Thursday, 6 October 2022

Four Thai banks downgraded as structural issues persist; Outlooks Stable 

5 min read

S&P Global Ratings has lowered its ratings on  Siam Commercial Bank (SCB) and  Kasikornbank (KBank) to 'BBB' from 'BBB+', and on  Krungthai Bank (KTB) and  TMBThanachart Bank (TTB) to 'BBB-' from 'BBB', reflecting its view that systemic risks have increased for banks operating in Thailand. 

At the same time, we affirmed our 'BBB+' ratings on  Bangkok Bank and  Bank of Ayudhya (BAY). We have revised down the stand-alone credit profiles of all six banks by one notch. The outlooks on all the banks are stable. 

Systemic risk for Thailand's banks has risen and high leverage among borrowers is likely to persist for longer than we previously expected. Regulatory relaxation, such as a loosening of loan-to-value ratio requirements for mortgages, or an absence of any concrete action to rein in high household debt would delay a resolution of structural issues, in our view. In addition, the economic recovery remains fragile and uneven across sectors, especially in tourism, which remains well below pre-pandemic levels. The crisis in Ukraine could also further delay the normalisation of international tourist arrivals in Thailand.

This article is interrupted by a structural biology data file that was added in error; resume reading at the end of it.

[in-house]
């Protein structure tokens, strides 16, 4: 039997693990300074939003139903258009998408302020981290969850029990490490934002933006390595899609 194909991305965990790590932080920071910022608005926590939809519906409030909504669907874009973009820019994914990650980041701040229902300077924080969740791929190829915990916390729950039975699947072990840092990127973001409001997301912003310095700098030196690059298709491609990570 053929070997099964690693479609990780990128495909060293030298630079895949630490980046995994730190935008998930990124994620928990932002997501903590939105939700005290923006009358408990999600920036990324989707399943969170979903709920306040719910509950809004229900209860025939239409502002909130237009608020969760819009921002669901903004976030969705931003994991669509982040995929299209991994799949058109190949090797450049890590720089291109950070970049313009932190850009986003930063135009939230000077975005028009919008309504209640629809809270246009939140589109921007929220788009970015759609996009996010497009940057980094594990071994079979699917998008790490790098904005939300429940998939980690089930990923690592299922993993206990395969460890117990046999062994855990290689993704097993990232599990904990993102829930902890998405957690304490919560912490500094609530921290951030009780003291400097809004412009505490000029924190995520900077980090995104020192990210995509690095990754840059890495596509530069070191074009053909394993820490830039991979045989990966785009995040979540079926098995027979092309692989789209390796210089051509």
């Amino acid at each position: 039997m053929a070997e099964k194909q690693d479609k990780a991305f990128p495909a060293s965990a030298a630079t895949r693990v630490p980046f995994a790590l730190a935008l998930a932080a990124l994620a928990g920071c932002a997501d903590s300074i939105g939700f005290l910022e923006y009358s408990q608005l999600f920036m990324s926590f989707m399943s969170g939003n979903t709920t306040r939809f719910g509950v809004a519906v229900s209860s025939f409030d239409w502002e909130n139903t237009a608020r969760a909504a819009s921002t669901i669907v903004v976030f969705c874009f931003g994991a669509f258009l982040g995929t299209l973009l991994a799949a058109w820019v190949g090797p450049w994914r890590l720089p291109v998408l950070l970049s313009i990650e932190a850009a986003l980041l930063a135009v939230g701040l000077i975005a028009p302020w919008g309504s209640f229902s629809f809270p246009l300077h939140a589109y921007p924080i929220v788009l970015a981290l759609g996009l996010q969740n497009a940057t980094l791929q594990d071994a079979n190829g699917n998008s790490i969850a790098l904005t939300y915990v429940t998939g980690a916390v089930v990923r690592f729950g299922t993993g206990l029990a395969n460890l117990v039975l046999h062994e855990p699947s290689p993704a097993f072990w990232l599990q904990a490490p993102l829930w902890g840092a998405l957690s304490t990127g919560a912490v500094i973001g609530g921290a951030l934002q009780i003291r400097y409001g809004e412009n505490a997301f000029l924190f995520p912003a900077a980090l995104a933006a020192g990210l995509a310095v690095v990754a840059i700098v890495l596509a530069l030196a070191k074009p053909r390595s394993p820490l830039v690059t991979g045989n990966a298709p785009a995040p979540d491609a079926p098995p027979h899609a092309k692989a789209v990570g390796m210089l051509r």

Steps taken by the government and central bank should reduce risks for the country's banks, but it won't eliminate them. We view Thailand's relief programmes (including loan classification norms) as more liberal than those of peer countries. There is an increasing divergence in economic reality and reported asset quality ratios. The banking sector's reported non-performing loan (NPL) ratio has remained relatively stable at about 3%, supported by ongoing relief measures. In our opinion, regulatory forbearance is just prolonging the pain of underlying problem loans. At 14%, the high proportion of banks' loan books under relief measures points to incipient problems in the system. 

Our base case projects an orderly unwinding of imbalances. We expect the Thai banking sector's NPLs to rise gradually over the next 24 months to 5%, the highest since the 2008 global financial crisis. Indeed, it may take longer. Restructuring would provide a temporary lifeline to the borrowers and slow NPL growth. But it will not resolve the structural problems in the system. In the absence of any effective measures to reduce the high household debt burden, borrowers will remain dependent on better economic conditions and low interest rates to service their obligations on time.

We see a one-in-three possibility that economic risks will increase for Thai banks. That said, all the Thai banks we rate now have stable outlooks. This is because the banks are maintaining good capitalisation and healthy provision coverage ratios, which should offer some cushion. 

We affirmed the ratings on Bangkok Bank and BAY because, although their stand-alone creditworthiness is affected by rising systemic risk, both the ratings have buffers. Bangkok Bank's high systemic importance in Thailand offsets this risk. Likewise, BAY benefits from being a highly strategic subsidiary of Mitsubishi UFJ Financial Group Inc., and group support continues to uphold the ratings, which are constrained by the sovereign rating on Thailand.